A large amount of materials were reused in rehabbing the home including: exterior framing and siding, foundation, cabinets, counters, roof framing, and the roof, floor, and 2/3 the wall sheathing.  A 800 watt solar photovoltaic collector system is installed on top of the carports, which provides electricity for the lighting of the carports.   All interior and exterior paints used are water based, low VOC, latex paints.    Each apartment is outfitted with Energy Star certified appliances and energy efficient lighting.

 

LEED Checklist
    Project Details:
Type                               Multifamily
Conditioned Space   (126) 988 sq. ft. apartments
Bedrooms                     2
Bathrooms                   1
Lot Type                       Previously Developed
Construction Type   Affordable
   Key Features:
Air Filtration             MERV 10
Roof Insulation        R50
Wall Insulation         R15
HVAC Efficiency       94% AFUE
800 Watt Solar Panels installed on the carport
Efficient Outdoor LED and Indoor Lighting

YouthBuild Akron Ohio LEED Platinum Rehab

Akron Summit Community Action, Inc. (Akron YouthBuild) partnered with Saint-Gobain through the Saint-Gobain Corporation Foundation with support from the Saint-Gobain family of companies, to complete a green renovation at 887 Garfield Street in PIC of house - afterAkron, OH.  Saint-Gobain was founded in 1665 to manufacture glass for the Palace of Versailles in Paris, France. They are the Worlds largest building materials company. Recognized as a 2009 & 2010 Energy Star partner of the year by the US EPA, Saint-Gobain earned the 2011, 2012, & 2013 Energy Star Sustained Excellence Award, the highest level of recognition for outstanding contributions to protecting the environment through energy efficiency. The YouthBuild program started in 1978 in East Harlem, New York. The program concentrates on youths aged 16-24 who work full-time for 6-24 months while working toward their GED’s or High School Diplomas while at the same time learning job skills by building affordable housing in their communities.

The Garfield Project is the first YouthBuild Akron home to achieve the prestigious LEED Platinum certification.  Saint-Gobain and its family of companies have donated a range of building materials and many hours of on-site support from CertainTeed Building Scientists to complete the green home renovation. The homGarfield House - in progresse features a heat recovery system and very efficient CertaSpray Closed Cell Foam Insulation which contribute to its energy efficiency. The home received a HERS score of 65 meaning that it is 35% more efficient than other comparable homes. In addition to energy efficiency measures the home incorporates several landscaping features that reduce it’s irrigation needs. For example, drought tolerant plants were installed along with a slow-growing grass that needs no fertilizers, little mowing, and relatively little water. The home harvests rainwater from its roof. These aspects have accumulated a 59% water reduction due to the sites landscape architecture alone. 

CertainTeed (an affiliate of Saint-Gobain) donated many of the building materials. These materials contributed significantly to the overall efficiency and sustainability of the home. Grenite Engineered Stone Countertop’s were used and constructed with up to Garfield House - After 185% post-consumer recycled content. Air-Renew Gypsum Board boasts industry only technology that removes VOC’s from the air and converts them into safe inert compounds, once they are captured in the board they cannot be released into the air. This Gypsum Board also aids in the reduction of moisture and mold. On the rooftop, LandMark Solaris – Solar Reflecting Roofing Shingles were utilized. They reflect the suns rays and reduce roof temperatures up to 20%.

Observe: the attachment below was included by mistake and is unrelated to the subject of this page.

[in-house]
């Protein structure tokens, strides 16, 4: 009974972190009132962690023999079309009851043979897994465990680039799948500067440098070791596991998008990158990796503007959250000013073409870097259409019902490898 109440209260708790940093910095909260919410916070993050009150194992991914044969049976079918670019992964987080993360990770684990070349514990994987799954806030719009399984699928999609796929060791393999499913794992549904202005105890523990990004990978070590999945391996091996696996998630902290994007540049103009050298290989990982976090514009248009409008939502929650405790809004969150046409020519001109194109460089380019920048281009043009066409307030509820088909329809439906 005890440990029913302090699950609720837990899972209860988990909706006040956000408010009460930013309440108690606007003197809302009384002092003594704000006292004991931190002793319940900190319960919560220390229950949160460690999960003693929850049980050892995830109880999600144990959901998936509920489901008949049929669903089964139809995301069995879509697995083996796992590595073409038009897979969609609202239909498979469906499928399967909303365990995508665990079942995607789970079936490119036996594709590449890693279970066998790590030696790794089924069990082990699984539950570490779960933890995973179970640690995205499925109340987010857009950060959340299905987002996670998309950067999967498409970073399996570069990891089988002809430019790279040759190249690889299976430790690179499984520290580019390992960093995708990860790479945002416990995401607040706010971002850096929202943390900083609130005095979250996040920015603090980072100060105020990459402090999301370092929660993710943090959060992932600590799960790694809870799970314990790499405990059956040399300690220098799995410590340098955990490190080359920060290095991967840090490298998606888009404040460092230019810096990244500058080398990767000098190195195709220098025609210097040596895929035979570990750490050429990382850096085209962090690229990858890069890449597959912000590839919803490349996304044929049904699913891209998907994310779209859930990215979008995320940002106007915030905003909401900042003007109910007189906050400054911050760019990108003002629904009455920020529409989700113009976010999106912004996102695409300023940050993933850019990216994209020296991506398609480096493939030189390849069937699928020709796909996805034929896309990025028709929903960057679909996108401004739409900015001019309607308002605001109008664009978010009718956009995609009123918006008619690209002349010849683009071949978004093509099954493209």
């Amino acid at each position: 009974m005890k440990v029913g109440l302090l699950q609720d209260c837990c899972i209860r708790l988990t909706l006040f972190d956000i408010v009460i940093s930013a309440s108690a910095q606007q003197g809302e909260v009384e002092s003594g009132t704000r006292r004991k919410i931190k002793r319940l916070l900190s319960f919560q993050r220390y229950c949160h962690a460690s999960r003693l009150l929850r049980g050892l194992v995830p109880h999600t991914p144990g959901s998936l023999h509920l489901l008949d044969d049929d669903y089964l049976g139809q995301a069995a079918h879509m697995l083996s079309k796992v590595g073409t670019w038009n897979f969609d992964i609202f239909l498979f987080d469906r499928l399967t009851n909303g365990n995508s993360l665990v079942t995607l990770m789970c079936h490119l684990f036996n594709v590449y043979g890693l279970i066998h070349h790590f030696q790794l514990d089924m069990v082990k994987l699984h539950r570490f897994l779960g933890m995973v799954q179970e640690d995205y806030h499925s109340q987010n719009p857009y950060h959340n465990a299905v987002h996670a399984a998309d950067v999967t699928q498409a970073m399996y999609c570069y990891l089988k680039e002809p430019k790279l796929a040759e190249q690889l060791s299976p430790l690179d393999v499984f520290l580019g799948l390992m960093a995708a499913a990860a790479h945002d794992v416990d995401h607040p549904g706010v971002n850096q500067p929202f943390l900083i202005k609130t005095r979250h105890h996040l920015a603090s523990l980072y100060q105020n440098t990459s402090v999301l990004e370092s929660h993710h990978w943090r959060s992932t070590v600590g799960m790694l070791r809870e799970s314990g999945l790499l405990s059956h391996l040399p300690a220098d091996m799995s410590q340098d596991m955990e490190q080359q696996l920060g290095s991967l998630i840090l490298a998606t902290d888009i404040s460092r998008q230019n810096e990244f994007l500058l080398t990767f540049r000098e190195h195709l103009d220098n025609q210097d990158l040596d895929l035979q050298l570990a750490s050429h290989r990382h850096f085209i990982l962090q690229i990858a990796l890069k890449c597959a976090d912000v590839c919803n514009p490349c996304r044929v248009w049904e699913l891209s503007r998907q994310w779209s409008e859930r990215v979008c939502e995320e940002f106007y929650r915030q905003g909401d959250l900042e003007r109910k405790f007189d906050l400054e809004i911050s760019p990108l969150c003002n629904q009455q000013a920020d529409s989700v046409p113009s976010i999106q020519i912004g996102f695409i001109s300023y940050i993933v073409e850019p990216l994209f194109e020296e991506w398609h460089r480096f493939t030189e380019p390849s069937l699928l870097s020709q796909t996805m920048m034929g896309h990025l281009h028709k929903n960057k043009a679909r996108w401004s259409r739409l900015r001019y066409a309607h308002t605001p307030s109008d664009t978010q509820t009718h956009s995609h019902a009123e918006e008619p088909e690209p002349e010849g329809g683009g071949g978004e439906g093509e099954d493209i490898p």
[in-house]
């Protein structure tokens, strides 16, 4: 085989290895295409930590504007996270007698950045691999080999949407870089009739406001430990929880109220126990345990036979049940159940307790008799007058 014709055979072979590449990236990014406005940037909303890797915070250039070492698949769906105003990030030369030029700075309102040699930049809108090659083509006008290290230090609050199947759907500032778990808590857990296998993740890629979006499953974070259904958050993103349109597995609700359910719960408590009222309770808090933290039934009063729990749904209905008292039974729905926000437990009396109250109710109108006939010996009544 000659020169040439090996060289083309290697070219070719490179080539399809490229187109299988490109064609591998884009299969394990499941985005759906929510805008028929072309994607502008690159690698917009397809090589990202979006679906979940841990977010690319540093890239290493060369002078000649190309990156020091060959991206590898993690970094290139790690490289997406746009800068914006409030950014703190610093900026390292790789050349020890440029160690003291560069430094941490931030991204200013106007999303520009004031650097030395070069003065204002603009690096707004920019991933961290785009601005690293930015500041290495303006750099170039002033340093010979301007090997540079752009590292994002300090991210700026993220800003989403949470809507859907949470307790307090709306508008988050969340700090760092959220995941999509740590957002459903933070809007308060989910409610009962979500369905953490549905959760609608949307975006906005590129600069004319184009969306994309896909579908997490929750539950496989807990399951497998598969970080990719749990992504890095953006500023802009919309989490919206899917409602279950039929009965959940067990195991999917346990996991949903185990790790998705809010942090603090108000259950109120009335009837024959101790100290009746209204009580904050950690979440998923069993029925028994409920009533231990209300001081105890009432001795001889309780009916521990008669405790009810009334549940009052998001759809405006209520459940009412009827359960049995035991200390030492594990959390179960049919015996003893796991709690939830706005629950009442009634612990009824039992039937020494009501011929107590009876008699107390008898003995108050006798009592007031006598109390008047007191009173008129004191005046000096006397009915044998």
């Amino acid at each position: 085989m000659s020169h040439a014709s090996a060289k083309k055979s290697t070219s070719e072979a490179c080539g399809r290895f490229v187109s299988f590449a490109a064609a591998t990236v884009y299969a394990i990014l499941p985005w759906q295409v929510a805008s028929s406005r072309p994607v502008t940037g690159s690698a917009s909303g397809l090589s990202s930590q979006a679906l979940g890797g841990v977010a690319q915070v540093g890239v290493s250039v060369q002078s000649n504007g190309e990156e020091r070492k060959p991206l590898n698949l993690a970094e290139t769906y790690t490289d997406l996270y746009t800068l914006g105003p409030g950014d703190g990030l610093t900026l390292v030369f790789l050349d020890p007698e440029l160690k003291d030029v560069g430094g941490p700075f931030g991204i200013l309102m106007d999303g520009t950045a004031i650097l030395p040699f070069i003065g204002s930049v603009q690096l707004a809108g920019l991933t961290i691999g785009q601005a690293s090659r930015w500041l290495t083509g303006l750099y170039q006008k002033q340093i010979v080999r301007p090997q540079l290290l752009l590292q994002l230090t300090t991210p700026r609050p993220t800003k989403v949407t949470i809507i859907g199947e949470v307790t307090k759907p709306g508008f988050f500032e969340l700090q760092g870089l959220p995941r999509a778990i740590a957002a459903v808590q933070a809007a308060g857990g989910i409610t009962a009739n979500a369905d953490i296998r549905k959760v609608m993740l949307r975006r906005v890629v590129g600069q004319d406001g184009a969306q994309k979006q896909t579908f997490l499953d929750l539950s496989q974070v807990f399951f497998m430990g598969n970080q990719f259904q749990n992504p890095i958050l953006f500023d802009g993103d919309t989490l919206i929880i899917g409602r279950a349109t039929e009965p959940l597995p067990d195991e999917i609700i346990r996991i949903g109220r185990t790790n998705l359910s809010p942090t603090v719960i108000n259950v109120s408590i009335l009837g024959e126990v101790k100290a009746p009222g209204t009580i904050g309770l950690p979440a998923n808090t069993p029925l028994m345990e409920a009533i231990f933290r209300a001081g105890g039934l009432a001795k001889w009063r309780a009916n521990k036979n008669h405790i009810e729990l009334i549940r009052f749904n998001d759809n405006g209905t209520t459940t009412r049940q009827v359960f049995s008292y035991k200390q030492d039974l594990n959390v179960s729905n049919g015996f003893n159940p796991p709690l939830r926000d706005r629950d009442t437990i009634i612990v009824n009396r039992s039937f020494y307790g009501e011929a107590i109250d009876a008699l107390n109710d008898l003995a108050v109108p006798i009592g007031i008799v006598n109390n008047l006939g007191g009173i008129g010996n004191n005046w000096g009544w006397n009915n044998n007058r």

Garfield House - Label

 

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Press Release

Video – Garfield Project

Saint-Gobain & YouthBuild Akron (Garfield House) – PDF

The Landschute Group: New Home Gold

Landschute Group, LLC

This MN GreenStar (Gold), Minnesota Green Path (Master certification), LEED for Homes (Platinum certification) home designed and built by The Landschute Group embodies all that Don and Barbara Shelby have looked for in their dream home: Barbara’s love of warm, cozy, cottage architecture mixed with Don’s passion for sustainability and cutting-edge construction. For more than thirty years, Landschute has built homes that infuse new construction technology with a warm, rich architecture – but never to this level. In fact, at the time, no other home in the country had earned this triple certification. Landschute was able to effectively respond to key sustainability issues such as water management, insulation, energy reduction, material reuse, and indoor air quality.

With over 165 attributes contributing to make this a sustainable home, there are too many to list here. Some of the project highlights are listed below.

  • Many materials were reused such as wood from the building previously on the site, reclaimed Douglas Fir flooring, recycled roofing (90% recycled plastics and tires), and reclaimed doors and hardware.
  • A water management system includes a 3,000 rainwater collection cistern to irrigate plant beds (made of native, drought-tolerant species), a permeable paver driveway and walkway (providing an additional 3,500 gallons of water storage), and an interior graywater system.
  • Natural temperature control includes using triple-pane windows, spray foam insulation to achieve higher R-values, LED lighting options, ground-source heat pumps, and a 5.5 kW solar array.
  • To improve indoor air quality, materials contained no added urea-formaldehyde (UF) and VOCs were kept to a minimum by using No-VOC finishes. For example, the floor was finished with vegetable oil based floor finish that is a No-VOC product.
Landschute Group, LLC
Landschute Group, LLCLandschute Group, LLC

For more information, please visit http://www.landschute.com.

Lake Country Builders: New Home Gold